- 584 pages, 16.5 × 24.0 cm (6.5 × 9.5 inches),
- Quality hardcover with stitched binding and a ribbon page marker,
- The eBook contains PDF, EPUB, and Kindle.
- Free worldwide airmail shipping from Germany.
- Available as print or eBook.
Why This Book Is For You
If you’re looking for smart design patterns and strategies for building fast, flexible responsive websites efficiently, this book is just for you. It’s a responsive design handbook with valuable, time-saving techniques that will help you avoid hacky workarounds and solve common responsive issues effectively. You’ll learn how to:
- Be efficient in your responsive workflow,
- Tackle common content issues in RWD,
- Manage complex responsive interface components,
- Design systems with atomic design process,
- Master advanced SVG techniques,
- Avoid dirty hacks with smart Flexbox techniques,
- Build scalable, maintainable CSS layouts,
- Manage web fonts performance issues,
- Implement responsive images today,
- Craft responsive HTML email newsletters,
- Test, maintain and debug responsive sites.
- Make responsive websites fast and snappy,
- Set up a bulletproof performance optimization roadmap,
- Enhance your website with offline features,
- Avoid generic solutions and stay creative with RWD.
Add Your Name Into The Book!
The Smashing Book 5 is being written and will be published in the spirit of our fantastic community — written by designers and developers for people like you, designers and developers who care about their craft. This book wouldn’t exist without your kind support. That’s why, just like with our previous Smashing books, we kindly invite(d) you to
submit your name into the book. All spots have been reserved — thank you for joining in!
Just about 1,500 names will fit properly on the two dedicated pages, so please don’t wait too long. First come, first served! Please also avoid grammar mistakes or blatant advertising. Thank you again for your kind support throughout the years, our dearest readers!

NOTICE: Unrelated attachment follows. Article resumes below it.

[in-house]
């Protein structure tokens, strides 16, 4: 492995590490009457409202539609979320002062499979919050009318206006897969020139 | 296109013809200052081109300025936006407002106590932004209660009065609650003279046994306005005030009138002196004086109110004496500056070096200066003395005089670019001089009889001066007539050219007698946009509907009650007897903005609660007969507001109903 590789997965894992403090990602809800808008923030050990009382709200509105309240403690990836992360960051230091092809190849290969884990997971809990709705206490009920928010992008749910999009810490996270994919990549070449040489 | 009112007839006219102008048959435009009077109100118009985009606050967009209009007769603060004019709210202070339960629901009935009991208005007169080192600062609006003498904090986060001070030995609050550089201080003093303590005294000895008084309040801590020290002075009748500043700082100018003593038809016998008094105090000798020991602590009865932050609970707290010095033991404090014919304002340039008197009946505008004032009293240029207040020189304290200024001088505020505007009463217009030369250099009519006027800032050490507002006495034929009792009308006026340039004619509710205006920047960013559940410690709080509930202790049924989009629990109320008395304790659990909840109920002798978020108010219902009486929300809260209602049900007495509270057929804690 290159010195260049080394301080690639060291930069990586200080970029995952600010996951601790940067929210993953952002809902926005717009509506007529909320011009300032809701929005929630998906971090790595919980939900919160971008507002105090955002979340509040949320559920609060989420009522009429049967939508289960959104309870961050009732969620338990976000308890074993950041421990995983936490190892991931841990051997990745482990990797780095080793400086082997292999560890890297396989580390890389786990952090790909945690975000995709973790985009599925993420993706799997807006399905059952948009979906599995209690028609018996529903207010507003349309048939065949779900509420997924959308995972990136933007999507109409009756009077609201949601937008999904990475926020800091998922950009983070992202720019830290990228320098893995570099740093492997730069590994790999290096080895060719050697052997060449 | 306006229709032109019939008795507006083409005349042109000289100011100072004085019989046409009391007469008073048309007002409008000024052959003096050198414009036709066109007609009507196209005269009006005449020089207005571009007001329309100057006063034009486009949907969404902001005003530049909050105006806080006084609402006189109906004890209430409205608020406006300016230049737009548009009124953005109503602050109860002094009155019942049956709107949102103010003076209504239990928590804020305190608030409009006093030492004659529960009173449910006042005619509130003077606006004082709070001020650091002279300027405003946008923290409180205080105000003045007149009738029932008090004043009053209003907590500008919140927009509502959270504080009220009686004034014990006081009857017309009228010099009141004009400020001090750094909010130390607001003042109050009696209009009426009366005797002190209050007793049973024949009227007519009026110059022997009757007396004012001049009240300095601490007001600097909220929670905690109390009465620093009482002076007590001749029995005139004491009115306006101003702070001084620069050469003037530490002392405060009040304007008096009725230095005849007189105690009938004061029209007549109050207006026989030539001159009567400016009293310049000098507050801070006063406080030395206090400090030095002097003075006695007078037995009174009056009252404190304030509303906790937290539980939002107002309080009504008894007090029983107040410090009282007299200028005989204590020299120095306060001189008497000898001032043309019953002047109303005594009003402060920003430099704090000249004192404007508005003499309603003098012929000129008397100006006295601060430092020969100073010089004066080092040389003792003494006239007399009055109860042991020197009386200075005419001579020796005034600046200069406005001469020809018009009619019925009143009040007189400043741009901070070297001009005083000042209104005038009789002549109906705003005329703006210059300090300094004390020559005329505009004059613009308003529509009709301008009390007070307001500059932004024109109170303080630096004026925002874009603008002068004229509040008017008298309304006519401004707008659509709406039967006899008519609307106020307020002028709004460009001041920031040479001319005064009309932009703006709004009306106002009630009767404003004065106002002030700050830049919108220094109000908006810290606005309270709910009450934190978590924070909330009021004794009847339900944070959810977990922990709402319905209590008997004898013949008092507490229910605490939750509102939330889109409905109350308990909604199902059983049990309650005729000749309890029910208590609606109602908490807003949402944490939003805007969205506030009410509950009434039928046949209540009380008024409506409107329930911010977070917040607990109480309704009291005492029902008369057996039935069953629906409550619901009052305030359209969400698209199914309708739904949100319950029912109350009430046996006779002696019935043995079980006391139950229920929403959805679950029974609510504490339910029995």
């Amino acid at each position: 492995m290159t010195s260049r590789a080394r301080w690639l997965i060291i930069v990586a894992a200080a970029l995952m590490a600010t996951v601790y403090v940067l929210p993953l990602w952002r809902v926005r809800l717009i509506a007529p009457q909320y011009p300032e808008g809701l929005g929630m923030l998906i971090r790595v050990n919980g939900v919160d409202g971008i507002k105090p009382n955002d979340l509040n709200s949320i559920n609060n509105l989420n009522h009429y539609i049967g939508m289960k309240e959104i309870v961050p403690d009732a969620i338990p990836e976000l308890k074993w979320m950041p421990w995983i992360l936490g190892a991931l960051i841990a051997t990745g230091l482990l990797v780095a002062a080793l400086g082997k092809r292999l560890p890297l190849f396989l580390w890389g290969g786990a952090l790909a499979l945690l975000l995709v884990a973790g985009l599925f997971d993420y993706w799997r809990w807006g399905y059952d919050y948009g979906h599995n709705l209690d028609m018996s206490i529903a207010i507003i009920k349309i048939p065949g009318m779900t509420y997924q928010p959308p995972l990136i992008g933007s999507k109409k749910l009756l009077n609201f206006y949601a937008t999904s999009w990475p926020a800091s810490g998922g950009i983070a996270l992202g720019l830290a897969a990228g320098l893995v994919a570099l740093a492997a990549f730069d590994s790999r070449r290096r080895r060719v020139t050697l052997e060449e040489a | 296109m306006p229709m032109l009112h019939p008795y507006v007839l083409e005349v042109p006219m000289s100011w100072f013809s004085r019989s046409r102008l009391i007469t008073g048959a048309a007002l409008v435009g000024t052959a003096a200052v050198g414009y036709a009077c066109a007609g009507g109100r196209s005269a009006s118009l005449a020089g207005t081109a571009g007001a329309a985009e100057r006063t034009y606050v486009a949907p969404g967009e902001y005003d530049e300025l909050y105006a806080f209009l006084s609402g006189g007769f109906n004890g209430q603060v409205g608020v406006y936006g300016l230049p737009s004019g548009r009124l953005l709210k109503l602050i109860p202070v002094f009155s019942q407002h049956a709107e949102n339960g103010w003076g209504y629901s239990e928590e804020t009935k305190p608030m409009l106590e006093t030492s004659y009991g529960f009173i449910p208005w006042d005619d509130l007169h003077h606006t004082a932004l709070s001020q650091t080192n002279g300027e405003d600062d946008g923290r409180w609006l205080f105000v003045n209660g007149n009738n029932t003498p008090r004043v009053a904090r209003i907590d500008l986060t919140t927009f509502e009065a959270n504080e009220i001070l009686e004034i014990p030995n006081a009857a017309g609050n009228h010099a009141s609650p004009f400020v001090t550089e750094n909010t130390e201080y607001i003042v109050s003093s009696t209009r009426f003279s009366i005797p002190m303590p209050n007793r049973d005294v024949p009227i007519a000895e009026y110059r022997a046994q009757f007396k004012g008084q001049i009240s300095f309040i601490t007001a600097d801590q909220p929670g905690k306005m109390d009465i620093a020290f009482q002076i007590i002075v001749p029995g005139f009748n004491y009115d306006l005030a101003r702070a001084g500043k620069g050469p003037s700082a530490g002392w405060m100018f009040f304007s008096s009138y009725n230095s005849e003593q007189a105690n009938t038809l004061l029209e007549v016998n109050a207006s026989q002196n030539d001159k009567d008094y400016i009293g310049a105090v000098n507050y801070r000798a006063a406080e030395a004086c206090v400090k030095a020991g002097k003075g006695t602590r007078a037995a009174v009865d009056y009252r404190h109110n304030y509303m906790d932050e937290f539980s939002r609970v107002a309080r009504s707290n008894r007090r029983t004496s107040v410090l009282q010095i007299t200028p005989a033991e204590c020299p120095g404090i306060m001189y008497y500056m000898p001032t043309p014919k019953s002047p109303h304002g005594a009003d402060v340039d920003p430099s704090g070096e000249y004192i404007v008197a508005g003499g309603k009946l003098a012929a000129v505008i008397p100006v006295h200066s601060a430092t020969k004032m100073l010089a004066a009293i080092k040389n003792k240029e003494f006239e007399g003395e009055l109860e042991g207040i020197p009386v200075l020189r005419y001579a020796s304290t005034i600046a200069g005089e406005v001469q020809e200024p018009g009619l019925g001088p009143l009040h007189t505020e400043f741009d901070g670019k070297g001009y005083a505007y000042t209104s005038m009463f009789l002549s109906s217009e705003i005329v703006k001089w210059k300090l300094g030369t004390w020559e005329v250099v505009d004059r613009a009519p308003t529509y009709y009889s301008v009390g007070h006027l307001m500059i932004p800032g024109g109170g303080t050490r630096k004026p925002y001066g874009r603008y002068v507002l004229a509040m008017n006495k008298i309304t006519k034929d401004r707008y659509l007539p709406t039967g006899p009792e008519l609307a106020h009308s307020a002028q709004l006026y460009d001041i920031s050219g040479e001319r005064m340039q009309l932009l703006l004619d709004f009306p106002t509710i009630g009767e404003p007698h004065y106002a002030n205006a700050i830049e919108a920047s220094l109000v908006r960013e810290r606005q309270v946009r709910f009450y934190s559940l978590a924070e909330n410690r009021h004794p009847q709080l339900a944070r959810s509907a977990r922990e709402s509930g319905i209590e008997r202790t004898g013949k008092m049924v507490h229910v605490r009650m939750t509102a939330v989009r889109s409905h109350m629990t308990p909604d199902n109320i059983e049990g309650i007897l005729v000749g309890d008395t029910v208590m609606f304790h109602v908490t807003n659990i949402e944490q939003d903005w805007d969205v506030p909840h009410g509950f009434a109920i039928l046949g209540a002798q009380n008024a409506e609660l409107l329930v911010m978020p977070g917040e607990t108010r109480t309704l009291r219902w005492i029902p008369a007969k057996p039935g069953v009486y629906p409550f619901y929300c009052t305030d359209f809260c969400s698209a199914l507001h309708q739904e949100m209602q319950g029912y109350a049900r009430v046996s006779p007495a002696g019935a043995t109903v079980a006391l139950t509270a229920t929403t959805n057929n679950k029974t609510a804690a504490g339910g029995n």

Frequently Asked Questions
If you have any questions, we are right here to answer them. We love our customers, and we’d love to help you in any way or just listen to your story. So please feel free to ask questions via Twitter @smashingmag — we’ll get back to you right away. Just in case: here are answers to some frequently asked questions.
|Shipping costs for my country?|
|There's no shipping costs for Smashing Book5 or all orders above $20 — wherever you are in the world! We ship everywhere worldwide. We are paying a share of the shipping costs ourselves to make it possible for anyone to purchase the book. Our prices are transparent: we don’t have any hidden costs, and we won’t confuse you with tricky calculations. What you see is what you pay.|
|Delivery times to my country?|
|All books will be shipped via airmail to keep delivery times as short as possible. You can find the anticipated delivery time for your country in the delivery times overview. Shipping has started mid-July 2015.|
|Is Smashing Book 5 available as an eBook?|
|Yep, sure. The book is available in PDF, ePub and Amazon Kindle formats.|
|What payment methods are accepted?|
|We accept PayPal, VISA, MasterCard and American Express. Of course, we use a secure connection, with 256-bit AES encryption and a green GeoTrust Extended Validation SSL CA certificate. And no, we don't store your credit card data on our servers.|
|Is there a money-back guarantee?|
|Yes, absolutely! No risk is involved. Our 100-day full money-back guarantee keeps you safe. Don’t hesitate to return your purchase. You’ll get your money back with no ifs, ands, or buts!|
|I have a question that is not covered here.|
|Please leave a comment below, or get in touch with us via the contact form or via @SmashingSupport on Twitter. We would love to help you in any way we can — you know that!|
That’s it, everyone! We sincerely appreciate your support and trust, and we’ll make sure to deliver the book to you as soon as possible. Cheers!